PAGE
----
The thing that is tricky is if this drunk driving is symptomatic of alcoholism BEFORE you can fire this person you must give them a chance to treat their illness. After all you don’t fire someone for having a cold. And alcoholism is covered by the FMLA for 12 weeks of unpaid time off. (If you’re company is big enough)

sorry should read doctor’s NOTE

I wrote doctor’s not.

My error sorry

Actually, no. Larson v Koch Refinery 920 F. Supp. 1000, 1004 (D. Minn. 1996) found that while the Americans with Disabilities Act may protect people from discrimination based on his status as an alcoholic, the ADA doesn’t protect alcoholics from the consequences of their actions. Larson was fired after being arrested for drunk driving and assault and argued that Koch violated the ADA by not offering him alcohol counseling before firing him. The court found that his employer didn’t know of his alcoholism before firing him and that a pattern of absenteeism coupled with the arrest gave Koch a valid basis for the termination.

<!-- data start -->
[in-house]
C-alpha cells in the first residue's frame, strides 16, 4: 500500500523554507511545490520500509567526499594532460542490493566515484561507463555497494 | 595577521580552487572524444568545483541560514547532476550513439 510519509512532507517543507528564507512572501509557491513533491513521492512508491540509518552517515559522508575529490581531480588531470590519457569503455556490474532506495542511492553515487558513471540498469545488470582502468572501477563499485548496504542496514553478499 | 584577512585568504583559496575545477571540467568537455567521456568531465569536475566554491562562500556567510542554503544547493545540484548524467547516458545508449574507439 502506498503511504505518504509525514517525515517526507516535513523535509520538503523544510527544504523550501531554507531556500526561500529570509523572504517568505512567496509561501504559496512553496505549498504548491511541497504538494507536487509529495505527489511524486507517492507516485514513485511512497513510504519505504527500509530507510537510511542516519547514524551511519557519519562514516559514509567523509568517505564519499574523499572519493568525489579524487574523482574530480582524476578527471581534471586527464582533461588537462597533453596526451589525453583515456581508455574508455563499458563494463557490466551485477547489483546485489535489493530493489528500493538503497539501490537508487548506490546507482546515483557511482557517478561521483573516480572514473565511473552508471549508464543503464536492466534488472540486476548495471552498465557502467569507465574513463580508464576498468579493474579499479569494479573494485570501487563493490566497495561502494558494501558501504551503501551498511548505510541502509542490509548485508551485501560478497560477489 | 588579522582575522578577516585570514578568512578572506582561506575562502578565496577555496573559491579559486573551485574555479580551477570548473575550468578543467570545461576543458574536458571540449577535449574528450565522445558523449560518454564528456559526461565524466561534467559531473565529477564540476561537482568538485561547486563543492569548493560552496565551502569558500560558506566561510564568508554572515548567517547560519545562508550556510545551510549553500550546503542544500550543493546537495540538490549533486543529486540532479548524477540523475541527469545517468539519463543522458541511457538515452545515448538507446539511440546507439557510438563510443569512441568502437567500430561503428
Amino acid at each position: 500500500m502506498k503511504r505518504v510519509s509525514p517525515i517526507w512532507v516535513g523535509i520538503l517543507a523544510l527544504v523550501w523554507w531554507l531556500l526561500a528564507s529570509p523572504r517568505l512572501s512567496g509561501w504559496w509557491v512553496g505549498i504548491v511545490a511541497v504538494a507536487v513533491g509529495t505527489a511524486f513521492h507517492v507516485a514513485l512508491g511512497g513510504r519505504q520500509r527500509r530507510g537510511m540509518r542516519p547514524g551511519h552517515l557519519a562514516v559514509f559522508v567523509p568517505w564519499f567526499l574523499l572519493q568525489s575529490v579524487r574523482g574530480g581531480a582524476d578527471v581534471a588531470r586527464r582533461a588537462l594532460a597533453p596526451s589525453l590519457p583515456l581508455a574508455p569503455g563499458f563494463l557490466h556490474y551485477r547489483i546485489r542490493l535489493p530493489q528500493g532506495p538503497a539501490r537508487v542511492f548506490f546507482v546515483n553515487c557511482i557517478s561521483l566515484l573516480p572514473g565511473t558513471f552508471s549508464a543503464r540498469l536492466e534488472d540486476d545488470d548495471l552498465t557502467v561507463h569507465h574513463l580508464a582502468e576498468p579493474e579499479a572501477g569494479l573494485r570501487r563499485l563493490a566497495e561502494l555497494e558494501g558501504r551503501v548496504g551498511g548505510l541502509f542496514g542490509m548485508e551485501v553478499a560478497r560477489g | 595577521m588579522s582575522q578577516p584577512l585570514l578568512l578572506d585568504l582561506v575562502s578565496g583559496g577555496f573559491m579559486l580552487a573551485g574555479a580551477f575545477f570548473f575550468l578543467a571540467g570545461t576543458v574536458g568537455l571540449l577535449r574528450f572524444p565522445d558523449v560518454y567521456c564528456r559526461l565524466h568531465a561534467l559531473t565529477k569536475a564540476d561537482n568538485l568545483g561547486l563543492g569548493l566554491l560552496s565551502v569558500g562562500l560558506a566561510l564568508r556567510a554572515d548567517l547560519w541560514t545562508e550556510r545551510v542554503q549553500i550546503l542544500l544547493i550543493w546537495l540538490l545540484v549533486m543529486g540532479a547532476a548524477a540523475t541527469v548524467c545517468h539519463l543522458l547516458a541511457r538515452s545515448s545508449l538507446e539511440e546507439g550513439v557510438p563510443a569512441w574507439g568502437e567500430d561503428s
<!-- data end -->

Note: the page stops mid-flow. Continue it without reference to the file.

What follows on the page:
You should talk to a qualified labor and employment lawyer in your jurisdiction. I’m sure all are well-intentioned, but none of the people who have responded so far have the credentials to give you a definitive answer. And there is a lot of guessing (borrowing Random’s euphemism) going on here, too.

For example, as **Otto ** has correctly noted, the ADA does not prohibit an employer from firing an employee for not meeting job requirements (like showing up for work) even if the failure is because of alcoholism:


I am not your lawyer; you are not my client; this is not legal advice; consult an attorney licensed in your jurisdiction for legal advice.

My reading of OP is not that he wants to fire him for being drunk in public, he doesn’t care about him be wasted on his own time. He is worried in case he actually got busted for something for serious, and his company could be liable if he does it again while clocked in… He wants to check it was actually public drunkeness that guy got busted for .